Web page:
Mother Duchense did arrive in August 1818 and established an Academy in St. Charles and then Florissant. St. Louis Academy, which would evolve into Saint Louis University, was founded in 1818. Like St. Mary’s St. Louis Academy did not demand religious uniformity. A seminary was established under the auspices of the Vincentians in St. Louis and Perryville, which remains a focus of Vincentian activity today. The 3 Christian Brother recruits were sent to staff Ste. Genevieve Academy on January 3, 1819.
In 1819, DuBourg addressed the issue of the appointment of coadjutors to assist in his large diocese. In this he betrayed an incredible string of bad judgment. He first nominated Fr. Louis Sibourd, whom he had named vicar general when he went to Europe for the northern part of the diocese. This request was denied by Rome due to Sibourd’s age. As for the southern part, Pere Antoine had been behaving himself, so Dubourg raised the issue of appointing him as vocar general. Pere Antoine declined the offer. In his letter, Pere Antoine gave his age and the preposterous situation in which the ordinary would be in the village of St. Louis, while a coadjutor would be in New Orleans. This letter may have played a role in DuBourg's move to New Orleans.
In 1819 Angelo Inglesi, who claimed to be a priest, volunteered his services for St. Louis. He explained that he had studied in Europe but that the Napoleonic Wars had interrupted his studies. The charmed DuBourg ordained him in March 1820 and sent him on a fund raising tour of Europe in November, along with a request that Inglesi be made coadjutor. He claimed to have raised some money but the coadjutor idea was shot down after Inglesi appeared in lay garb at several social functions in the presence of young ladies and “exhibited signs of levity and impropriety, both by taking part in dances and by a mode of dress in no way befitting an ecclesiastic.” It eventually developed that he had previously lived in Quebec where he had married a French-Canadian Catholic girl in a Presbyterian church before leaving her for another, directed plays and left Canada just ahead of creditors. His claims of clerical training and martial valor were never verified. His deception by Inglesi was a disappointment form which DuBourg never completely recovered. Iglesi's final, perhaps redeeming act, was to die while caring for victims of an epidemic in the Caribbean.
In 1822 DuBourg left St. Louis with an unfinished church and an unresolved issue about preaching to the growing Anglophone population.
In 1823 DuBourg made a further contribution to the development of St. Louis. A financial crisis in Maryland forced a group of Belgian Jesuits to seek a new home. DuBourg seized the opportunity by taking advantage of a “faith-based initiative” of the Federal government by applying for a funding for an Indian school. The grant was approved, and seven pioneer Jesuits, most prominent among them the renowned Indian missionary Pierre De Smet, moved their ministry to St. Louis. DuBourg situated them on a farm in Florissant in the vicinity of the Religious of the Sacred Heart. A few year later these same Jesuits would take over Saint Louis College, the successor of Saint Louis Academy which would evolve into the current Saint Louis University.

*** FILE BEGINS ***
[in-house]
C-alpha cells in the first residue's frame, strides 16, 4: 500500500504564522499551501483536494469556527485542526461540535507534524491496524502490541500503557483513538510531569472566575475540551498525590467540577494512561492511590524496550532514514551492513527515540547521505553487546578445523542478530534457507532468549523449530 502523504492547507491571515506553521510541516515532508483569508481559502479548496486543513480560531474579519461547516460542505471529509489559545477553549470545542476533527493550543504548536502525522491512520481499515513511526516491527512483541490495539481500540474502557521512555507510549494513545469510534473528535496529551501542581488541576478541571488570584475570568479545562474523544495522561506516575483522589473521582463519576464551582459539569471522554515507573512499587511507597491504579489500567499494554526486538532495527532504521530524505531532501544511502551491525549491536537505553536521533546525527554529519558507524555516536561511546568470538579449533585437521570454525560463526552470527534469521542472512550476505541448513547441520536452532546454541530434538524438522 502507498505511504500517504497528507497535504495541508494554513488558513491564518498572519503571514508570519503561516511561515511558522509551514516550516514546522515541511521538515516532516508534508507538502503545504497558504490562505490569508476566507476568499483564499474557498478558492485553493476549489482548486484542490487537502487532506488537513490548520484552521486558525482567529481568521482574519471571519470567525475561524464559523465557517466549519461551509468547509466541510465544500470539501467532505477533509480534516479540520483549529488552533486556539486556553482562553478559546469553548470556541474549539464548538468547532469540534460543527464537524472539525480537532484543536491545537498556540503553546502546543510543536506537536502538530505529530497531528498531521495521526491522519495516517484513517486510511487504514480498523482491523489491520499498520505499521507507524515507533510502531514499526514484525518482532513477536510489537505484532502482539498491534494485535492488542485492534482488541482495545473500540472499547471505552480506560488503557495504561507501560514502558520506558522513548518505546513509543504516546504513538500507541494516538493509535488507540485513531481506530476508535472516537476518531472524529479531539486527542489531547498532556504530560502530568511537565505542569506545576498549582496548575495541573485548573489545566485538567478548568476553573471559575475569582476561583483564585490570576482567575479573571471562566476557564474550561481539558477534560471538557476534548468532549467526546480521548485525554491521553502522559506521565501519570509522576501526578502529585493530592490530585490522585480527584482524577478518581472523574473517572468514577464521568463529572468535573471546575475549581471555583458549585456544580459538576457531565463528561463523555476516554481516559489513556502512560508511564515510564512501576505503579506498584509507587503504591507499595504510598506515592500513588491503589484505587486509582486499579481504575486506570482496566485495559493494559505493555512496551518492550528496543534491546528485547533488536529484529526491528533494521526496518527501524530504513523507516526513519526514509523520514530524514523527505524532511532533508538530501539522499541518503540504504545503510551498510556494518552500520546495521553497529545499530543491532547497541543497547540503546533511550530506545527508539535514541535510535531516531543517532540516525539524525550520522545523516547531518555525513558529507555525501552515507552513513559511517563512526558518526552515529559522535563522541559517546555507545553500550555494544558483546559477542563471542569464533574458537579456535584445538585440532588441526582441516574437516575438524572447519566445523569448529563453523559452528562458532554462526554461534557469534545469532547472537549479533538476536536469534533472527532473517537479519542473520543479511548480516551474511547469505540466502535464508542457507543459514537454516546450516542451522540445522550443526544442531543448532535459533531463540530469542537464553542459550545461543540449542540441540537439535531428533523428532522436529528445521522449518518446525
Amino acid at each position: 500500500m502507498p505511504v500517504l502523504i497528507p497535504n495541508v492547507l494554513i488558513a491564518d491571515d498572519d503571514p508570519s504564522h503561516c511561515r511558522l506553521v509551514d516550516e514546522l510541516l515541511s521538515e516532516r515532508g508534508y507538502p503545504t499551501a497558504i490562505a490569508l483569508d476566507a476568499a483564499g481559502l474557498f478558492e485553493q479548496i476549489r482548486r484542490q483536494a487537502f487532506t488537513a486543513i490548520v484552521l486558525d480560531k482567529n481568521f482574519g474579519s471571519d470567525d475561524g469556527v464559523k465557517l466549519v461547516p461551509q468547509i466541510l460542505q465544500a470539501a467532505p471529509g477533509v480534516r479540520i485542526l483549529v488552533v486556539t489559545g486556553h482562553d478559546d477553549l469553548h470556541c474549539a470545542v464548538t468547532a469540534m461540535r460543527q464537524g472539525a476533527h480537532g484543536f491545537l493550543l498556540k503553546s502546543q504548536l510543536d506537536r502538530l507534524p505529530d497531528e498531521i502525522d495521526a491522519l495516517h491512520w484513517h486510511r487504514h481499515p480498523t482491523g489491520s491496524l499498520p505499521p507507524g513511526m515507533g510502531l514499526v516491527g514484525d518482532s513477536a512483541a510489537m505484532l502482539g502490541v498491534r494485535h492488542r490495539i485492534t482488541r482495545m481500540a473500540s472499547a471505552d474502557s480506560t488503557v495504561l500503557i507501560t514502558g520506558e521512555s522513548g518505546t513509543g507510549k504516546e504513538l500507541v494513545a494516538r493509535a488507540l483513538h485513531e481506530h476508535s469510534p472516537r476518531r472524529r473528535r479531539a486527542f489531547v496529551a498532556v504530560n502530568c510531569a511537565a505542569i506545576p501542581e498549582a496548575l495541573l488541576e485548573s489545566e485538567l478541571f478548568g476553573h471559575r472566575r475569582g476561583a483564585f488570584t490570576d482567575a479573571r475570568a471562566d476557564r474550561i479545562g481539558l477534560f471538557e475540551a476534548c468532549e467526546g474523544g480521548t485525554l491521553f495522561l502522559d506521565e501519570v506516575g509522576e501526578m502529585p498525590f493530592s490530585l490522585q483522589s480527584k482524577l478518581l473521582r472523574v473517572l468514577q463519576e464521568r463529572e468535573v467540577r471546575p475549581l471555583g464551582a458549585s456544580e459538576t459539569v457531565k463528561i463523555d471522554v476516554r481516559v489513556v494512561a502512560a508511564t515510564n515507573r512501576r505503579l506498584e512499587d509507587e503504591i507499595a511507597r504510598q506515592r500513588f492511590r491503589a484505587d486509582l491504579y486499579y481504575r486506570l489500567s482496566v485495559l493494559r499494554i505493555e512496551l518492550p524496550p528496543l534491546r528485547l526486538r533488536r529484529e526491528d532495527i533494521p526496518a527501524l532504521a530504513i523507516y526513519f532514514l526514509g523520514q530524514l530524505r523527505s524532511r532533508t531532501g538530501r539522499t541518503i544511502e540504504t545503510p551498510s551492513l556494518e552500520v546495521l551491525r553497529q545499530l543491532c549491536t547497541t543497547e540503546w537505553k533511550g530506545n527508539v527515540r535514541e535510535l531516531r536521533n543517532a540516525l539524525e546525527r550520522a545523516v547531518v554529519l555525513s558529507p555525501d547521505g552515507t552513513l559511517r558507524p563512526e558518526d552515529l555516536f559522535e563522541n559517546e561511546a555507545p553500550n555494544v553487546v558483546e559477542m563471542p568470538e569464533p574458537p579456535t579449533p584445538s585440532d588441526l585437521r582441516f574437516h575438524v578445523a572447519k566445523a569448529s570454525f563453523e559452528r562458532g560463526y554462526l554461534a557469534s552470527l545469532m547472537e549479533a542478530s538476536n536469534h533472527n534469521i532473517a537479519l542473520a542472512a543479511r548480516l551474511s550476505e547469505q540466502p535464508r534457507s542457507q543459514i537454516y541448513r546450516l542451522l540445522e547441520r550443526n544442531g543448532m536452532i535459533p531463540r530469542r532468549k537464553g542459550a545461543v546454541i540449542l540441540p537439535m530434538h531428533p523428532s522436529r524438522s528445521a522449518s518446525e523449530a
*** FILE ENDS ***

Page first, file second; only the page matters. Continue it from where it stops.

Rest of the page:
In 1826 DuBourg made his last trip to Missouri, visiting Perryville, Ste. Genevieve and St. Louis where he attempted, and thought that he succeeded, in suppressing Saint Louis College. He left St. Louis by steamboat and traveled to Europe where, feeling that he was a failure, he resigned.
The Church in France was then recovering from the Napoleonic era and DuBourg found a role as Bishop of Montauban, where he served for seven years before becoming Archbishop of Besançon in eastern France. Dying on December 11, 1833, he had lived less than a year in Besançon in whose cathedral he is now buried. His predecessor and successor were both elevated to the Sacred College of Cardinals and, had he lived, he probably would have been so honored.
So what of William Louis DuBourg? His failures were of the head, not the heart. In contradistinction to one like Cardinal Wolsey, Archbishop DuBourg served his God more than his king, and certainly more than himself. He was, perhaps, too much of a dreamer and too little of a schemer. It is said that he advanced religion in St. Louis 50 years and certainly advanced its secular development also. He is remembered on DuBourg Street in front of Ste. Genevieve Church in Ste. Genevieve, Missouri, DuBourg Hall of Saint Louis University and Bishop DuBourg High School in St. Louis. His college and church still serve the people of Baltimore. The Daughters of Charity still serve the Church from their Motherhouse in Emmitsburg, Maryland. The religious orders that he attracted to the St. Louis area still sponsor one major university and at least six high schools. This dreamer came to a ramshackle village and saw a shining city on a hill. He made significant contributions to the development of his home and adopted countries.